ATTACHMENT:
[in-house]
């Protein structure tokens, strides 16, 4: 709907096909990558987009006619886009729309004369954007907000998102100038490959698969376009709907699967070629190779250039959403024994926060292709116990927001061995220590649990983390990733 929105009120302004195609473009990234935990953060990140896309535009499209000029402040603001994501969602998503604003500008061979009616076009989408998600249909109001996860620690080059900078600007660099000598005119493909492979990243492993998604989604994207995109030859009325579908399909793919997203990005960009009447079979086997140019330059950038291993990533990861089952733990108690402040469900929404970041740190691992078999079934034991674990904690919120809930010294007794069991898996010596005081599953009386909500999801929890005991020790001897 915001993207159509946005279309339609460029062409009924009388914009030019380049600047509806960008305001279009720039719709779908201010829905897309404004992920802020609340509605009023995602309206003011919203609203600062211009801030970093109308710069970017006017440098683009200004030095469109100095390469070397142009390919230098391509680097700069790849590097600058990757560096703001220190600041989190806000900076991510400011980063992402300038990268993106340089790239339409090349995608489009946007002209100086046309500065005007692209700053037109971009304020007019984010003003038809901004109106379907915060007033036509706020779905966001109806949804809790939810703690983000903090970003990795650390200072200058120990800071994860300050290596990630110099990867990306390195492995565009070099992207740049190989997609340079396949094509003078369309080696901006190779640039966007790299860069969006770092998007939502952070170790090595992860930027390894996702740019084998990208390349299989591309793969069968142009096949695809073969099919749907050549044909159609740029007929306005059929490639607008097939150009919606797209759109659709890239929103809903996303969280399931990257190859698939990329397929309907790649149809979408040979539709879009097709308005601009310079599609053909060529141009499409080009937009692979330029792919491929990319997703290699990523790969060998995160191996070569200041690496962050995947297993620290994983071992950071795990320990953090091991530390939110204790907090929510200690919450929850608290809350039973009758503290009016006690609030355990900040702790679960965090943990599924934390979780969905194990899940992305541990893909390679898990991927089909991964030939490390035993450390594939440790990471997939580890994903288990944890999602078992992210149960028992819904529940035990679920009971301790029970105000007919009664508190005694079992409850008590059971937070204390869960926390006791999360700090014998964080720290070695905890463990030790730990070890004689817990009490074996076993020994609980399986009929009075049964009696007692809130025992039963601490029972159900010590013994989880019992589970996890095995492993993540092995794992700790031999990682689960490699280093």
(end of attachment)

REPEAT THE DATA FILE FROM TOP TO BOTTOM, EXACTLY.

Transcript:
[in-house]
């Protein structure tokens, strides 16, 4: 709907096909990558987009006619886009729309004369954007907000998102100038490959698969376009709907699967070629190779250039959403024994926060292709116990927001061995220590649990983390990733 929105009120302004195609473009990234935990953060990140896309535009499209000029402040603001994501969602998503604003500008061979009616076009989408998600249909109001996860620690080059900078600007660099000598005119493909492979990243492993998604989604994207995109030859009325579908399909793919997203990005960009009447079979086997140019330059950038291993990533990861089952733990108690402040469900929404970041740190691992078999079934034991674990904690919120809930010294007794069991898996010596005081599953009386909500999801929890005991020790001897 915001993207159509946005279309339609460029062409009924009388914009030019380049600047509806960008305001279009720039719709779908201010829905897309404004992920802020609340509605009023995602309206003011919203609203600062211009801030970093109308710069970017006017440098683009200004030095469109100095390469070397142009390919230098391509680097700069790849590097600058990757560096703001220190600041989190806000900076991510400011980063992402300038990268993106340089790239339409090349995608489009946007002209100086046309500065005007692209700053037109971009304020007019984010003003038809901004109106379907915060007033036509706020779905966001109806949804809790939810703690983000903090970003990795650390200072200058120990800071994860300050290596990630110099990867990306390195492995565009070099992207740049190989997609340079396949094509003078369309080696901006190779640039966007790299860069969006770092998007939502952070170790090595992860930027390894996702740019084998990208390349299989591309793969069968142009096949695809073969099919749907050549044909159609740029007929306005059929490639607008097939150009919606797209759109659709890239929103809903996303969280399931990257190859698939990329397929309907790649149809979408040979539709879009097709308005601009310079599609053909060529141009499409080009937009692979330029792919491929990319997703290699990523790969060998995160191996070569200041690496962050995947297993620290994983071992950071795990320990953090091991530390939110204790907090929510200690919450929850608290809350039973009758503290009016006690609030355990900040702790679960965090943990599924934390979780969905194990899940992305541990893909390679898990991927089909991964030939490390035993450390594939440790990471997939580890994903288990944890999602078992992210149960028992819904529940035990679920009971301790029970105000007919009664508190005694079992409850008590059971937070204390869960926390006791999360700090014998964080720290070695905890463990030790730990070890004689817990009490074996076993020994609980399986009929009075049964009696007692809130025992039963601490029972159900010590013994989880019992589970996890095995492993993540092995794992700790031999990682689960490699280093």